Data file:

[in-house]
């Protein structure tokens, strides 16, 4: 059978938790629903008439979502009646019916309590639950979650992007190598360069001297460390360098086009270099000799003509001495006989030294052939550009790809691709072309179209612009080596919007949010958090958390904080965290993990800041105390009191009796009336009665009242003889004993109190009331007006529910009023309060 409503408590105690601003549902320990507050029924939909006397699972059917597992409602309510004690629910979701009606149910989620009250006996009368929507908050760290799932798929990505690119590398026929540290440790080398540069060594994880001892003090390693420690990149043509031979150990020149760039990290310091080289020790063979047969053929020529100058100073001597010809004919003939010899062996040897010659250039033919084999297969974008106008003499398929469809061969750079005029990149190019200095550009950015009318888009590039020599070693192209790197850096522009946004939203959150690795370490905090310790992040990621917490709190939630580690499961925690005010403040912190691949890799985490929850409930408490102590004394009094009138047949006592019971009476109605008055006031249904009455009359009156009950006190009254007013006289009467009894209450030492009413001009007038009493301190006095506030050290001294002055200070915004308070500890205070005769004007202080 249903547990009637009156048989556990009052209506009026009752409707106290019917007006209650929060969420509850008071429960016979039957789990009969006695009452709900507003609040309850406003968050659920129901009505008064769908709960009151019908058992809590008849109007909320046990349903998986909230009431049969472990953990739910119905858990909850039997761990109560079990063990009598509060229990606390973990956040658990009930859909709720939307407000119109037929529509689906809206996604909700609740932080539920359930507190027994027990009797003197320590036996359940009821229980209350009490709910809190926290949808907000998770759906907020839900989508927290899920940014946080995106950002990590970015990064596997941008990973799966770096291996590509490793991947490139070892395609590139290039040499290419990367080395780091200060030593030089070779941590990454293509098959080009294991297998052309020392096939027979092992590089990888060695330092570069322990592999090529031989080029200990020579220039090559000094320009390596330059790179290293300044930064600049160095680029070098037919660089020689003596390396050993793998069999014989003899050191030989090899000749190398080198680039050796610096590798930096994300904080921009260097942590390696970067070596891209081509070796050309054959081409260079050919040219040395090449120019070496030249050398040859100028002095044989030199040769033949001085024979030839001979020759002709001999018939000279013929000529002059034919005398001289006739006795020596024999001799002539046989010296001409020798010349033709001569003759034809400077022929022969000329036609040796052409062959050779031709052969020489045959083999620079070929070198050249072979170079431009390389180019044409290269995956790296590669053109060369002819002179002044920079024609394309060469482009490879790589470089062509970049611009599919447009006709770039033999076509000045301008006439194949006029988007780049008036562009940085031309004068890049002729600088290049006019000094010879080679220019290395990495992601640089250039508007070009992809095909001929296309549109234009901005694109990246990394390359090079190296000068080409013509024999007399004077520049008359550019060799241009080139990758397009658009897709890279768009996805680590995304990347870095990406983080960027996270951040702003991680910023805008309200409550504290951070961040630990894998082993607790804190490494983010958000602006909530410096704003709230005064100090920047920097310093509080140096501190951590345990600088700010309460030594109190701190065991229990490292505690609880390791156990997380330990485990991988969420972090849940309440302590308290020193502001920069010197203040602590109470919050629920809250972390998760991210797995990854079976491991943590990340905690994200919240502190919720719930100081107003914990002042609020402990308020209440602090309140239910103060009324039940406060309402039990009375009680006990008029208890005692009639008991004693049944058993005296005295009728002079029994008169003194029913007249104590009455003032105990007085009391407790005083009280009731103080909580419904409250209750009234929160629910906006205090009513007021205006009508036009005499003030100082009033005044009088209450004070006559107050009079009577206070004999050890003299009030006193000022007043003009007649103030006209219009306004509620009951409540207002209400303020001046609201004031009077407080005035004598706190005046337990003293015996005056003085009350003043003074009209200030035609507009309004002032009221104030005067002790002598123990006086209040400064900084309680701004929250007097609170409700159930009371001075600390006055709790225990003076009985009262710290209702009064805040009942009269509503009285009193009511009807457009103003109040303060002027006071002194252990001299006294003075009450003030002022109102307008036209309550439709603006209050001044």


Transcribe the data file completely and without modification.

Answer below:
[in-house]
């Protein structure tokens, strides 16, 4: 059978938790629903008439979502009646019916309590639950979650992007190598360069001297460390360098086009270099000799003509001495006989030294052939550009790809691709072309179209612009080596919007949010958090958390904080965290993990800041105390009191009796009336009665009242003889004993109190009331007006529910009023309060 409503408590105690601003549902320990507050029924939909006397699972059917597992409602309510004690629910979701009606149910989620009250006996009368929507908050760290799932798929990505690119590398026929540290440790080398540069060594994880001892003090390693420690990149043509031979150990020149760039990290310091080289020790063979047969053929020529100058100073001597010809004919003939010899062996040897010659250039033919084999297969974008106008003499398929469809061969750079005029990149190019200095550009950015009318888009590039020599070693192209790197850096522009946004939203959150690795370490905090310790992040990621917490709190939630580690499961925690005010403040912190691949890799985490929850409930408490102590004394009094009138047949006592019971009476109605008055006031249904009455009359009156009950006190009254007013006289009467009894209450030492009413001009007038009493301190006095506030050290001294002055200070915004308070500890205070005769004007202080 249903547990009637009156048989556990009052209506009026009752409707106290019917007006209650929060969420509850008071429960016979039957789990009969006695009452709900507003609040309850406003968050659920129901009505008064769908709960009151019908058992809590008849109007909320046990349903998986909230009431049969472990953990739910119905858990909850039997761990109560079990063990009598509060229990606390973990956040658990009930859909709720939307407000119109037929529509689906809206996604909700609740932080539920359930507190027994027990009797003197320590036996359940009821229980209350009490709910809190926290949808907000998770759906907020839900989508927290899920940014946080995106950002990590970015990064596997941008990973799966770096291996590509490793991947490139070892395609590139290039040499290419990367080395780091200060030593030089070779941590990454293509098959080009294991297998052309020392096939027979092992590089990888060695330092570069322990592999090529031989080029200990020579220039090559000094320009390596330059790179290293300044930064600049160095680029070098037919660089020689003596390396050993793998069999014989003899050191030989090899000749190398080198680039050796610096590798930096994300904080921009260097942590390696970067070596891209081509070796050309054959081409260079050919040219040395090449120019070496030249050398040859100028002095044989030199040769033949001085024979030839001979020759002709001999018939000279013929000529002059034919005398001289006739006795020596024999001799002539046989010296001409020798010349033709001569003759034809400077022929022969000329036609040796052409062959050779031709052969020489045959083999620079070929070198050249072979170079431009390389180019044409290269995956790296590669053109060369002819002179002044920079024609394309060469482009490879790589470089062509970049611009599919447009006709770039033999076509000045301008006439194949006029988007780049008036562009940085031309004068890049002729600088290049006019000094010879080679220019290395990495992601640089250039508007070009992809095909001929296309549109234009901005694109990246990394390359090079190296000068080409013509024999007399004077520049008359550019060799241009080139990758397009658009897709890279768009996805680590995304990347870095990406983080960027996270951040702003991680910023805008309200409550504290951070961040630990894998082993607790804190490494983010958000602006909530410096704003709230005064100090920047920097310093509080140096501190951590345990600088700010309460030594109190701190065991229990490292505690609880390791156990997380330990485990991988969420972090849940309440302590308290020193502001920069010197203040602590109470919050629920809250972390998760991210797995990854079976491991943590990340905690994200919240502190919720719930100081107003914990002042609020402990308020209440602090309140239910103060009324039940406060309402039990009375009680006990008029208890005692009639008991004693049944058993005296005295009728002079029994008169003194029913007249104590009455003032105990007085009391407790005083009280009731103080909580419904409250209750009234929160629910906006205090009513007021205006009508036009005499003030100082009033005044009088209450004070006559107050009079009577206070004999050890003299009030006193000022007043003009007649103030006209219009306004509620009951409540207002209400303020001046609201004031009077407080005035004598706190005046337990003293015996005056003085009350003043003074009209200030035609507009309004002032009221104030005067002790002598123990006086209040400064900084309680701004929250007097609170409700159930009371001075600390006055709790225990003076009985009262710290209702009064805040009942009269509503009285009193009511009807457009103003109040303060002027006071002194252990001299006294003075009450003030002022109102307008036209309550439709603006209050001044």